2) When memorizing a piece, use spaced practice combined with interleaving. After you review a piece with the book, complete another task, then go back to the piece and see how much you can retrieve without looking at the score. Playing the piece without looking will show what has been memorized and what needs to be reviewed. In addition, trying to remember the music from memory will actually cause learning. Afterwards, referencing the score for feedback will refresh your memory of the parts you couldn’t remember, and make it more likely that you will remember them the next time you try to play the piece from memory.

3) Beginning at the end can help to solidify the last section of the piece, which is often not as strong as the beginning. Play the last measure, then play the measure before that and the last measure. Keep following this routine adding a new measure each time. Every time a new measure is added, it tests retrieval of the last measures and thus builds more reliable retrieval.

4) The above steps can also be applied when playing by ear. Instead of consulting the score, refer to recordings instead to get your feedback.

Image courtesy of Leila Viss at 88 Piano Keys Studio

Image courtesy of Leila Viss at 88 Piano Keys Studio

Here is a game I came up with that builds a strong retrieval system with the help of a die:

  1. Divide a music score up into six sections and label each section with a number 1-6. 
  2. Roll a die for a number. Say it lands on the number four. 
  3. Locate the section labeled “four" in the score. 
  4. Roll the die again and say it lands on the number three. 
  5. Section four must be played three times and the third time must be error-free or played from memory.
  6. Roll again for the next section and repeat steps 2-6.

The randomness that the die provides and the pressure to get it right after a limited amount of repetitions makes for an engaging practice session!

Elaboration

Explain and describe ideas with many details.

How to apply this to practice:

1) Before learning a new piece, study the score and get “under the hood” by identifying elements such as:

  • Form
  • Key signature
  • Scale
  • Chord progressions
  • Dynamics
  • Mood changes
  • Any other relevant details of the score

Talking through and marking details in the score prior to sight reading a piece promises fewer errors as it encourages anticipation and preparation for what's to come.

2) Analyzing the nuts and bolts of a piece will boost the understanding of the composer's intentions and create memory cues that will be useful when memorizing a piece.

3) Improvising within the chord progression borrowed from a piece that is being learned takes the elaboration strategy one step further. This creative process demonstrates the understanding of a concept in the mind as well as the hands.

Dual Coding

Encourage students to pay attention to visuals and link them to the text by explaining what they mean in their own words. Then, students can create their own visuals of the concepts they are learning. This process reinforces the concepts through two different paths, making them easier to retrieve later.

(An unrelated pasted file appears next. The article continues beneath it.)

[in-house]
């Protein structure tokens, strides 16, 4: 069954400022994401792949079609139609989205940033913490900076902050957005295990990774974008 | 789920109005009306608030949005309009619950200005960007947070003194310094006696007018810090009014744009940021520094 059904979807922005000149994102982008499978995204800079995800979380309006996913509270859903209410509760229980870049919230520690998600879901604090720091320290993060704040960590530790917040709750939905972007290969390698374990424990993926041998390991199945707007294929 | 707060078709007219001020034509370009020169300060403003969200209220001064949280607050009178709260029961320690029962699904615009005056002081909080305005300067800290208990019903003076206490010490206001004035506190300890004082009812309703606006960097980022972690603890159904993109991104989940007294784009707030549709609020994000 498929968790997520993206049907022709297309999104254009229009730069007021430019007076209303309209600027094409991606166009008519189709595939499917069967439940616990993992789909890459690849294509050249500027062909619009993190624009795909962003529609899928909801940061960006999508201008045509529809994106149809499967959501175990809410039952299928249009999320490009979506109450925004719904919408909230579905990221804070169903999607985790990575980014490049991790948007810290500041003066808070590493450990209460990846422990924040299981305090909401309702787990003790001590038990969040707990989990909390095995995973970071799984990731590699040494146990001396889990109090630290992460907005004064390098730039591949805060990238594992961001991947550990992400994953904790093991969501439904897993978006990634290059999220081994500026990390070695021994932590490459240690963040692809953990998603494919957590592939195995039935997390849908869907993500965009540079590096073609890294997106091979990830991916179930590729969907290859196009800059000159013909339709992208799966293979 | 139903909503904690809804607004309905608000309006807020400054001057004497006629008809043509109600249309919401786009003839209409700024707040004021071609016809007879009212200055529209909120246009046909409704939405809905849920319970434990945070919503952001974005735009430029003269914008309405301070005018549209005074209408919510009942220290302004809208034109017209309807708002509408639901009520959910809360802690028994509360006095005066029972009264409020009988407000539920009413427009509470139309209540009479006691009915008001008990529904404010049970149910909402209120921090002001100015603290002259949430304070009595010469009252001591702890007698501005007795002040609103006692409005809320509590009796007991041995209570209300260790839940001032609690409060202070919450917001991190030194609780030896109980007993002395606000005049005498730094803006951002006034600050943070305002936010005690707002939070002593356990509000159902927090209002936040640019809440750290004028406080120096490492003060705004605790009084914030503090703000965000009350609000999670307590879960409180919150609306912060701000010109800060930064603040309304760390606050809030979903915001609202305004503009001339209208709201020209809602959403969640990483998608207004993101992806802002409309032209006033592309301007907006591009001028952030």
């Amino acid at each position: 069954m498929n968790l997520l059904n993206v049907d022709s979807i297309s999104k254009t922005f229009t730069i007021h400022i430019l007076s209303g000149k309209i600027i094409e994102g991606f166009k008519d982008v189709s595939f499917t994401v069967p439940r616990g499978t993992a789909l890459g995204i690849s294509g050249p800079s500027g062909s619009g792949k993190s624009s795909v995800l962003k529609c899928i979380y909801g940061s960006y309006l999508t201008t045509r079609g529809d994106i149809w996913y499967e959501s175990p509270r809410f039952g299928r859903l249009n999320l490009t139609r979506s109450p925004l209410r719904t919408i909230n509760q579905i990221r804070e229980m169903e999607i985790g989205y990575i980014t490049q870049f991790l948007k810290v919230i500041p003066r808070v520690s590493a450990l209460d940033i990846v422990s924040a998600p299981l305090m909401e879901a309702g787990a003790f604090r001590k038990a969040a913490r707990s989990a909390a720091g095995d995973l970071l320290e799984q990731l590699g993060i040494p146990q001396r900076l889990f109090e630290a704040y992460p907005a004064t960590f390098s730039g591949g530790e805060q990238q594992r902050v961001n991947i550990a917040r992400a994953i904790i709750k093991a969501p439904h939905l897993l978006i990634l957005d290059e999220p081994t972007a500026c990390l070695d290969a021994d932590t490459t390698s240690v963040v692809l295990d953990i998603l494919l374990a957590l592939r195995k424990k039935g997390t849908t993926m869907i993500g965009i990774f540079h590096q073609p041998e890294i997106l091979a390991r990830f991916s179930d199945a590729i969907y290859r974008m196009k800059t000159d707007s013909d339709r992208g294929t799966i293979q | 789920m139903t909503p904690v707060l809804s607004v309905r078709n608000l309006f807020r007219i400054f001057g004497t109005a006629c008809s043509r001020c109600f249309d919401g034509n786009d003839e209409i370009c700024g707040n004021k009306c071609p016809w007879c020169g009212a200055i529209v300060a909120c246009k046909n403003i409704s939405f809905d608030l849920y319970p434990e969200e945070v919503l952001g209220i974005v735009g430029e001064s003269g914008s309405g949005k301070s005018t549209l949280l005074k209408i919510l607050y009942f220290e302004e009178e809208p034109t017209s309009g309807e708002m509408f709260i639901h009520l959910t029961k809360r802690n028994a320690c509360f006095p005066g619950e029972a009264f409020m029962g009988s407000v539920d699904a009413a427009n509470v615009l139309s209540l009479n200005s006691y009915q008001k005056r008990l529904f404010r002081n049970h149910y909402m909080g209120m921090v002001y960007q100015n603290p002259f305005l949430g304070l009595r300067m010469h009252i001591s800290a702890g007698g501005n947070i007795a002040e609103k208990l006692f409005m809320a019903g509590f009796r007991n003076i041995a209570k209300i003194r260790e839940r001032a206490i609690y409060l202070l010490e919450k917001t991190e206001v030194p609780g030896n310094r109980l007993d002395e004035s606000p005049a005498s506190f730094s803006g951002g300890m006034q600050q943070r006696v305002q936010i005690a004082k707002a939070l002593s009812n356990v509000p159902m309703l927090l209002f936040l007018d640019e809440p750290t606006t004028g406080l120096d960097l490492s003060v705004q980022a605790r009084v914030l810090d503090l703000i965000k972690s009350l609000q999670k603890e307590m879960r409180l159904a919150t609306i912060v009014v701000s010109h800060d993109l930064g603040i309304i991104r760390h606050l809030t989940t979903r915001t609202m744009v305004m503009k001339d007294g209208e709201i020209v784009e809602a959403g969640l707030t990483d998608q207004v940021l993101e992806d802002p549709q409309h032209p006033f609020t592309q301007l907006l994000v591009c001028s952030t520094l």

How to apply this to practice:

1) To communicate music, we hear a sound and assign a symbol to it. For example, when a beat is heard and played, it is associated with a quarter note. This considerably complex system of note values is further complicated by unique symbols for longer and shorter durations. That's when dual coding is invaluable. Connecting the word and image of an apple – which has two syllables and yet is one word – explains the concept of two eighth notes sharing one beat.

Image from Pixabay edited in Canva

Image from Pixabay edited in Canva

2)  For younger children, linking a high pitch to something familiar like a tweet of a bird or squeak of a mouse with visuals of these animals helps secure comprehension. Describing how a low pitch sounds with images of a growling bear and even a stuffed animal will reinforce the contrasting concept.

3) There's no easy way to describe moods in music, so it's essential to relate sounds through words as well as images and color. For example, listening to a minor piece like "Moonlight Sonata" may evoke a dark color like maroon, images of a night time scene, or even a sad emoji.

There are no right or wrong applications of the examples above. The option to explore personal connections with concepts like duration, pitch, and mood helps to solidify understanding.

Concrete Examples

Use specific examples to understand abstract ideas. In addition, help students extend their understanding by coming up with examples of their own.

How to apply this to practice:

1) On the piano keyboard, the D major chord uses a white key, then a black key, and then a white key, just like this triple dip ice cream cone has a chocolate scoop in the middle of two scoops of vanilla. To extend understanding, imagine the C major chord with three scoops of vanilla.

Image from Pixabay edited in Canva

Image from Pixabay edited in Canva

2) An interval is the distance between two keys. Comparing them to shoes can be helpful as shoes, too, come in various sizes and quality. For example, a second is a small interval and can be major or minor just like shoes can come in small sizes in different materials and colors.

3) Musical compositions are organized into sections. Reinforce listening and form identification skills by designating specific moves to a section – just like in this video:

It takes dedicated teachers and students to make progress and to build confident performing skills on a musical instrument. Clarifying objectives and then designing daily practice time around strategies that eliminate errors and meets those objectives makes practice much more efficient and fun! The quality of practice far outweighs the importance of quantity. It’s a no-brainer.